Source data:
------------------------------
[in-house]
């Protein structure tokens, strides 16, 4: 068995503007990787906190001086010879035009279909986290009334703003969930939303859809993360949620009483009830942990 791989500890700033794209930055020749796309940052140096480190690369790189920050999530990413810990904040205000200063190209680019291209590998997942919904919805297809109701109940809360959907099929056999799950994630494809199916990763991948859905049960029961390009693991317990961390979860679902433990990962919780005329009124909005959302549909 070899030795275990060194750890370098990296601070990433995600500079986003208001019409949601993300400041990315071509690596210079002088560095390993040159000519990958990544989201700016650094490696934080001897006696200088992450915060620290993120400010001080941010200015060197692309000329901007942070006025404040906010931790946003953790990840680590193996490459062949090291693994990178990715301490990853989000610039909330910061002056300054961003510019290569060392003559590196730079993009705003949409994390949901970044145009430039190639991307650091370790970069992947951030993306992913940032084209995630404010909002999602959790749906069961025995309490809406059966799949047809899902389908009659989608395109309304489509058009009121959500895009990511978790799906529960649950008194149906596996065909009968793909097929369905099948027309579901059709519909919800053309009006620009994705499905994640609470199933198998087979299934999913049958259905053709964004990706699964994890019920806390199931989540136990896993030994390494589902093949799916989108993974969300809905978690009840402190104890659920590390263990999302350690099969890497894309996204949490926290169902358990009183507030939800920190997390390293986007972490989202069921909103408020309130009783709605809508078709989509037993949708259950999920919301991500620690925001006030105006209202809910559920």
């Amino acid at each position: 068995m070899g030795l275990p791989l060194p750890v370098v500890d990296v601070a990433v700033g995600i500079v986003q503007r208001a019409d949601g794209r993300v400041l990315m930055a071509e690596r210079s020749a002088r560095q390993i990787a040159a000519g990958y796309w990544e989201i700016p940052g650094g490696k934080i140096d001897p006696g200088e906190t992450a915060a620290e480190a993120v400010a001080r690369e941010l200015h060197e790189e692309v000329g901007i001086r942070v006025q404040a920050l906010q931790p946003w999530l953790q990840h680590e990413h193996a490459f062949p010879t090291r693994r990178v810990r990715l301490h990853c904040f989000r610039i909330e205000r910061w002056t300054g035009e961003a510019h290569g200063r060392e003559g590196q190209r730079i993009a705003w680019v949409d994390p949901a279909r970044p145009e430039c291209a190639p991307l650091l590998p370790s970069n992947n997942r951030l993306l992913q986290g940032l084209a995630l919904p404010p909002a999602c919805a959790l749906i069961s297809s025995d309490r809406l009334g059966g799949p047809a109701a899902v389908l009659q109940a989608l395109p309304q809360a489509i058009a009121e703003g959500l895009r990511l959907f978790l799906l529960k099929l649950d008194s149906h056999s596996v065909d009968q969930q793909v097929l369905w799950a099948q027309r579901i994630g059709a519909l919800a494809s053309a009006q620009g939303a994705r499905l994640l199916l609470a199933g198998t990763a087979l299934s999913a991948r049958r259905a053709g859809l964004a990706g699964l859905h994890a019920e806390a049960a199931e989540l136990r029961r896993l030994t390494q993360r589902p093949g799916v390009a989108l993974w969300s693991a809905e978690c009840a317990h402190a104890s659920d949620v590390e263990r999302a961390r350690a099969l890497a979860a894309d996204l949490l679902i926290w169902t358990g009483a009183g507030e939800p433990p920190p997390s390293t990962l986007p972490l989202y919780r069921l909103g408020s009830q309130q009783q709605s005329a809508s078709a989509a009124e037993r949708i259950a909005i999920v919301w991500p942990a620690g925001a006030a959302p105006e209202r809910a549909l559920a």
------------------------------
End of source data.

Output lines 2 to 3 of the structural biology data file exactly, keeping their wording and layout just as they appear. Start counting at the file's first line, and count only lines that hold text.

């Protein structure tokens, strides 16, 4: 068995503007990787906190001086010879035009279909986290009334703003969930939303859809993360949620009483009830942990 791989500890700033794209930055020749796309940052140096480190690369790189920050999530990413810990904040205000200063190209680019291209590998997942919904919805297809109701109940809360959907099929056999799950994630494809199916990763991948859905049960029961390009693991317990961390979860679902433990990962919780005329009124909005959302549909 070899030795275990060194750890370098990296601070990433995600500079986003208001019409949601993300400041990315071509690596210079002088560095390993040159000519990958990544989201700016650094490696934080001897006696200088992450915060620290993120400010001080941010200015060197692309000329901007942070006025404040906010931790946003953790990840680590193996490459062949090291693994990178990715301490990853989000610039909330910061002056300054961003510019290569060392003559590196730079993009705003949409994390949901970044145009430039190639991307650091370790970069992947951030993306992913940032084209995630404010909002999602959790749906069961025995309490809406059966799949047809899902389908009659989608395109309304489509058009009121959500895009990511978790799906529960649950008194149906596996065909009968793909097929369905099948027309579901059709519909919800053309009006620009994705499905994640609470199933198998087979299934999913049958259905053709964004990706699964994890019920806390199931989540136990896993030994390494589902093949799916989108993974969300809905978690009840402190104890659920590390263990999302350690099969890497894309996204949490926290169902358990009183507030939800920190997390390293986007972490989202069921909103408020309130009783709605809508078709989509037993949708259950999920919301991500620690925001006030105006209202809910559920």
């Amino acid at each position: 068995m070899g030795l275990p791989l060194p750890v370098v500890d990296v601070a990433v700033g995600i500079v986003q503007r208001a019409d949601g794209r993300v400041l990315m930055a071509e690596r210079s020749a002088r560095q390993i990787a040159a000519g990958y796309w990544e989201i700016p940052g650094g490696k934080i140096d001897p006696g200088e906190t992450a915060a620290e480190a993120v400010a001080r690369e941010l200015h060197e790189e692309v000329g901007i001086r942070v006025q404040a920050l906010q931790p946003w999530l953790q990840h680590e990413h193996a490459f062949p010879t090291r693994r990178v810990r990715l301490h990853c904040f989000r610039i909330e205000r910061w002056t300054g035009e961003a510019h290569g200063r060392e003559g590196q190209r730079i993009a705003w680019v949409d994390p949901a279909r970044p145009e430039c291209a190639p991307l650091l590998p370790s970069n992947n997942r951030l993306l992913q986290g940032l084209a995630l919904p404010p909002a999602c919805a959790l749906i069961s297809s025995d309490r809406l009334g059966g799949p047809a109701a899902v389908l009659q109940a989608l395109p309304q809360a489509i058009a009121e703003g959500l895009r990511l959907f978790l799906l529960k099929l649950d008194s149906h056999s596996v065909d009968q969930q793909v097929l369905w799950a099948q027309r579901i994630g059709a519909l919800a494809s053309a009006q620009g939303a994705r499905l994640l199916l609470a199933g198998t990763a087979l299934s999913a991948r049958r259905a053709g859809l964004a990706g699964l859905h994890a019920e806390a049960a199931e989540l136990r029961r896993l030994t390494q993360r589902p093949g799916v390009a989108l993974w969300s693991a809905e978690c009840a317990h402190a104890s659920d949620v590390e263990r999302a961390r350690a099969l890497a979860a894309d996204l949490l679902i926290w169902t358990g009483a009183g507030e939800p433990p920190p997390s390293t990962l986007p972490l989202y919780r069921l909103g408020s009830q309130q009783q709605s005329a809508s078709a989509a009124e037993r949708i259950a909005i999920v919301w991500p942990a620690g925001a006030a959302p105006e209202r809910a549909l559920a």